We were always going to be friends. He was, after all, my very first dear boyfriend. But, at my request, the phone calls and emails decreased in frequency, and then one day, as I was looking over all the poems written by the members of my poetry group, something about Bryce’s poems just didn’t feel right. “They’re just too slick,” I said to myself. “They’re too sentimental,” I said to myself, “They’re too–too not Bryce,” I muttered and, with that, I gave in to my paranoia and Googled the first line of Bryce’s Springtime poem. The author’s name leapt out at me, plunging a knife deep into my suspicious soul. “ROD McKUEN.”
ROD McKUEN ??!!! Then I Googled the first line of sixteen other poems. All by Rod McKuen. (My least favorite poet! And I had actually EDITED him!) All except The Poet’s Duty which turned out to have been written by Kenneth Patchen, whom I love, and that was titled The Artist’s Duty.
I picked up the phone and dialed Bryce’s number. “You know that poem you wrote about Springtime?” I said, and he replied, “Of course, dear, do you need another copy?”
“Oh no” I chirped, cheerfully, “If I do, I’ll just go to Rod McKuen’s website!”
There was a beat of silence, then, “I don’t understand.”
“Oh, yes you do!” I said in my quietest, deadliest teacher voice, “You understand very well” I said, adding a word suggesting he frequently had carnal relations with his mother, “You understand very well indeed!”
There was another silence and then he said in a tiny voice, “I guess that means that we’re finished!”
“You got that right,” I agreed.
I felt sick, devastated, broken-hearted and furious. “Just tell me why you did it,” I begged and he replied, “I wanted to look good in your eyes.”
And here is where I raised my voice. “You stupid, pathetic plagiarist!” I screamed, “Don’t you know anything at all about love? It has noting to do with ‘looking good in someone’s eyes! When we fall in love, we fall in love with a tiny, tiny little amorphous part inside someone–some call it the soul, or essence, or whatever — and that little shapeless part has no talent–it can’t write poetry or sculpt or sing or do anything at all. Except — All it knows how to do is to love back. And you have never met that tiny wonderful little part either in someone else or in yourself.” I was too angry and devastated to say anything more. This man had been a lawyer for twenty years and a newspaper editor for ten years and had still done something really terrible. I wanted to tell him that had he just murdered someone in a crime of passion, I would probably have been able to forgive him, and visit him in prison, but plagiarism is really unforgivable.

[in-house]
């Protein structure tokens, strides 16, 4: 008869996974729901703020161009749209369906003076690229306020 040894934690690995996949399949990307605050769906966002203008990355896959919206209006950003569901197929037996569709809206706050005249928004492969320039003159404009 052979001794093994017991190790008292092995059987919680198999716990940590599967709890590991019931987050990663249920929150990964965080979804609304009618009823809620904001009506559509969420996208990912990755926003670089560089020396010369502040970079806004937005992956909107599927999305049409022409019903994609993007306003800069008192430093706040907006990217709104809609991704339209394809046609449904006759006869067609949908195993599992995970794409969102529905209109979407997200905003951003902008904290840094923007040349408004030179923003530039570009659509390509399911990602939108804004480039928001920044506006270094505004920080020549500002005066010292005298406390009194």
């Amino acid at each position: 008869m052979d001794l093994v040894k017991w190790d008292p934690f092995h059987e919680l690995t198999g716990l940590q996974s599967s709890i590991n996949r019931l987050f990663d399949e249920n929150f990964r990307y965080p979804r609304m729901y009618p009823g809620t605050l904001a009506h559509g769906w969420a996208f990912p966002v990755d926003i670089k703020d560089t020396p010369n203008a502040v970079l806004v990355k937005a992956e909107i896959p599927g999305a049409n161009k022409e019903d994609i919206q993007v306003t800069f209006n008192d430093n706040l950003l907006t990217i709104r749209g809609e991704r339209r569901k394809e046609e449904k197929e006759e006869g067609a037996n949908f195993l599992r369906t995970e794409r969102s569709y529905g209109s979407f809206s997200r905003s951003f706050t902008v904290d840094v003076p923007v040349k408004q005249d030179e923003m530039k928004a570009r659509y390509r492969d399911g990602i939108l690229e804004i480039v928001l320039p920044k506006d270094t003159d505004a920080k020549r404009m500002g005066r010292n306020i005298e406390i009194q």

I remember once how two really great children’s singer-songwriters had inadvertently used four lines from one of my recorded songs in a new song of theirs. When I pointed it out, they were really sorry and so embarrassed. Sometimes that happens…
But sixteen poem Rod McKuen!
The friendship can never be fixed. I miss the good parts. I miss talking to Bryce. We were young together. We had history.
Did anything good come from all this? Yes. Some poems and some songs. That’s what’s wonderful about being a songwriter– the relationship may end, but the song remains. Here’s one of the songs. Next time I promise to write a cheerful column. And don’t forget to make reservations to my new one-woman show, EDITING ROD McKUEN
He is my friend, I’ve known him forever,
He is my friend and always will be,
He is my friend, so comely and clever,
He is my friend, and precious to me.
Back when the world was younger and colder
I sang to him and he sang to me.
I was sixteen, and he, three years older
I’m seventy-eight now, and he’s eighty-three.
He is my friend; he tells me stories,
I tell him my thoughts, and my poetry,
Sometimes we’re together without any talking,
That is what friends do, so easily.
He is my friend, my dear friend for always,
We never will marry, we never will wed,
He is my friend, and I love to touch him,
So sometimes I invite him into my bed.
He is my friend and I’ve known him forever
He is my friend, and always will be,
He is my friend, so comely and clever
He is my friend, and precious to me.
Uncle Ruthie is the producer and host of HALFWAY DOWN THE STAIRS, heard every Saturday morning on KPFK Radio, 90.7 FM. She also teaches music at The Blind Children’s Center in Los Angeles. Ruthie does concerts for children, families and adults, as well as teacher workshops. She teaches beginning piano, and especially welcomes students with special needs. She can be reached at 310-838-8133, or at firstname.lastname@example.org.